Saturday, 4 January 2014

Ensuring Dominion: Arise Big Threat


No other way about it; I am a bigger fan of the Dominion than I am of the Borg.

Which means that hitting the second season of Deep Space Nine meant I could hunt out those blink-and-miss references that pervaded the series and marked a brand new direction for the space station drama. First off it was rare for Star Trek to lay any kind of clues as to what might be coming in the future. The Original Series certainly avoided it and the only time The Next Generation attempted something along these lines was in The Neutral Zone and the lines referring to the attacks on the outposts which was intended as a nod to the upcoming Borg of Q Who?

Indeed these dropped lines have been used a lot and the two that I am most aware of would be the Shadows of Babylon 5 and more recently Bad Wolf in the first series of the relaunched Doctor Who. It's become a bit of a staple but I remember that I didn't even catch some of the references until I returned to the second season in the last few months.

The first line is in Rules of Acquisition where Quark travels to the Gamma Quadrant to do business. To acquire tulaberry wine the Ferengi must meet with the Karemma (whom we would see later in Starship Down)  and if you deal with them, you deal with the Dominion of which they are a part. Nice one liner, thrown in there and easily forgotten. In fact it wasn't until a few episodes later in Sanctuary that the senior officers first hear of the force on the other side of the wormhole and again it's done marvelously off the cuff as though we've known about this organisation all along. The Skrreea had fled through the wormhole after their homeworld was conquered by the Gamma Quadrant power, leaving them refugees.

While the Skrreea are a tragic civilisation it is an important note that the Dominion have displaced such a large number of people, demonstrating possibly their mercy as well as their might. A similar situation is suggested when Odo and Dax investigate a mysterious world in Shadowplay. Not only do we have a reference that Rurigan, the only person in the Yaderan village to be real, travelled there after his home planet was conquered but also the fact that the word "Changeling" is clearly known although putting the two pieces together would take until the beginning of the following year.

Notably the season is actually light on the references - the first forgettable but the later more prominent in the script. Babylon 5 more than slammed home the references to the Shadows in its first and second season but here the time between announcement and reveal seems about right. The only way that could be done is with the season finale and one of the episodes that can proudly wear a badge saying "Game Changer".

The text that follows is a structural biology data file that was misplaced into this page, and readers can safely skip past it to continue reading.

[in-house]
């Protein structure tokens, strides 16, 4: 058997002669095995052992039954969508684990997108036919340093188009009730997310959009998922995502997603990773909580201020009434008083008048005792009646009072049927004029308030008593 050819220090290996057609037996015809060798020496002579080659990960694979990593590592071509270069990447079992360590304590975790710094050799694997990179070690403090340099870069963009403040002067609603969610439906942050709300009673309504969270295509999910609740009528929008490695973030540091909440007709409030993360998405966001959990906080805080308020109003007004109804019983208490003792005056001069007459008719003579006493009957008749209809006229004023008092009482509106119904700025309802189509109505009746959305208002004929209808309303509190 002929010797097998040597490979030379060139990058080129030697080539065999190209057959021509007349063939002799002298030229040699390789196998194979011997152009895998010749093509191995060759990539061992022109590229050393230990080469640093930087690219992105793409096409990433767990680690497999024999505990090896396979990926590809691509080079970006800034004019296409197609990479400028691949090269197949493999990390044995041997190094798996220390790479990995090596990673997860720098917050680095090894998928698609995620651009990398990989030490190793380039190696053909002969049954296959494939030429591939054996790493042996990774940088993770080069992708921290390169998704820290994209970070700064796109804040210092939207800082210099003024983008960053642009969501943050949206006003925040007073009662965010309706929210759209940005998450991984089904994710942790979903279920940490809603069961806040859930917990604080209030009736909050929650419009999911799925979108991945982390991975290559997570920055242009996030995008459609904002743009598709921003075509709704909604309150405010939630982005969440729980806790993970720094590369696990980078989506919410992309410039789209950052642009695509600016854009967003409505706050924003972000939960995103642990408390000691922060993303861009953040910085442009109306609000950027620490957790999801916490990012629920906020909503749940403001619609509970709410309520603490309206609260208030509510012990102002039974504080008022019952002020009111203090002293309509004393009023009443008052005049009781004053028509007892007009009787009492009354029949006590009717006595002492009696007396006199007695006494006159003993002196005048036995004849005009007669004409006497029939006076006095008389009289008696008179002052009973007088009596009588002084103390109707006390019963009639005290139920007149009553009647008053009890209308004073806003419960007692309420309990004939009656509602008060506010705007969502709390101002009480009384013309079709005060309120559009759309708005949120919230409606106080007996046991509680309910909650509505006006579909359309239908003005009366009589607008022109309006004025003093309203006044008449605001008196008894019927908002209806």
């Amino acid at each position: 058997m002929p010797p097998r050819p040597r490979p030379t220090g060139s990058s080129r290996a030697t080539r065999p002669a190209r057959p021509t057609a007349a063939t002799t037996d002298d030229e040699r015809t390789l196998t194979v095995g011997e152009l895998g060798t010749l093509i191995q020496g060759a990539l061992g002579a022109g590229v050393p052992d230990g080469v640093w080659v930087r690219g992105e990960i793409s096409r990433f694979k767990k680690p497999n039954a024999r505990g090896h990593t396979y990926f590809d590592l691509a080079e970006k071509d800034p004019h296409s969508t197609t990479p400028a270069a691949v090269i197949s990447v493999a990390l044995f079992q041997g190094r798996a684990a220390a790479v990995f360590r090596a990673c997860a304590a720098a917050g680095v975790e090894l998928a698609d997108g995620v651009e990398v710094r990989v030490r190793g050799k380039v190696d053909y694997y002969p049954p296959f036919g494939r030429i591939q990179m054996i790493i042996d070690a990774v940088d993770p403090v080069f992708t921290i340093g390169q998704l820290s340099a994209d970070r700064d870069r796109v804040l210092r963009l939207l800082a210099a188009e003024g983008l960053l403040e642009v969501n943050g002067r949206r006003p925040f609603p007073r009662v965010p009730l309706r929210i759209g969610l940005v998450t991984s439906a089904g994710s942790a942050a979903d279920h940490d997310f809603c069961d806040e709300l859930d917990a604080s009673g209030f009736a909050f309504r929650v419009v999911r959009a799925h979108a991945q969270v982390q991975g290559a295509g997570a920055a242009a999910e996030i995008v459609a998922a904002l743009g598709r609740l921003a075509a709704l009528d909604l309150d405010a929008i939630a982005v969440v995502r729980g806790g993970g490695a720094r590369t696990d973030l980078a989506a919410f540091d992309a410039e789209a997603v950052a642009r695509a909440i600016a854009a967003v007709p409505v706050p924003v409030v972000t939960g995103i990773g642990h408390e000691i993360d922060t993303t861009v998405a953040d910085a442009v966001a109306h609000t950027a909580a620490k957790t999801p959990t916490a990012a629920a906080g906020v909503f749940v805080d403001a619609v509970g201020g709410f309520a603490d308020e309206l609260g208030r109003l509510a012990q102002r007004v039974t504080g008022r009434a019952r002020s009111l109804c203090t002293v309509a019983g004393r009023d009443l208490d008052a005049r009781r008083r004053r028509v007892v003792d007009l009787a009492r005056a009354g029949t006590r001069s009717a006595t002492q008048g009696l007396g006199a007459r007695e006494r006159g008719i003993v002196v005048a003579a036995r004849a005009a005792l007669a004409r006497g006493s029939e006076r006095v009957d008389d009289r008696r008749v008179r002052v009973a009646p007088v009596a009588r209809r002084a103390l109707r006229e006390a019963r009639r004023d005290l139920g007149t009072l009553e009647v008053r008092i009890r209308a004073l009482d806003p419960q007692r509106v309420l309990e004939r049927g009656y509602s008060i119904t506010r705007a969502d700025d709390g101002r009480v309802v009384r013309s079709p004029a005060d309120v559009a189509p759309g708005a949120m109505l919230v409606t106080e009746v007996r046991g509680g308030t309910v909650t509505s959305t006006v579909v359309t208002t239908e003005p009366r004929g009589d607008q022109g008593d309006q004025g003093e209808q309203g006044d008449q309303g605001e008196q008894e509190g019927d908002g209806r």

Let's set the scene a little before we talk about it.The Jem'Hadar aired on June 12th 1994 with The Next Generation's finale All Good Things... having only been premiered weeks before on May 23rd. In some respects the build up had to pay off here as for the first time since it's arrival, Deep Space Nine was on its own and would be until Voyager turned up in January of 1995. There was something for the episode to prove and make fans want to remain engaged with this more diverse offering from the Star Trek universe. This was the flagship now and there had to be a kick, something to draw in the attention; a viable threat to the stability of the Star Trek universe. A reason for its very existence.


Introducing both the Jem'Hadar and, although we don't appreciate it at this point, the supervisory Vorta replete with never-seen-again telekinetic powers. Also here the Jem'Hadar have black tubes for their ketracelwhite intake. By The Search these would have turned clear with the controlling substance pulsing through. Again it would take some time (The Abandoned) before we appreciated what that was all about. Their appearance and demeanour were set clearly from this point and even the suggestion that we might get to see a Klingon fight one was just another dose of temptation. Indeed, The Jem'Hadar is all about feeding fandom titbits of information and could-be's to build and secure the audience for season three.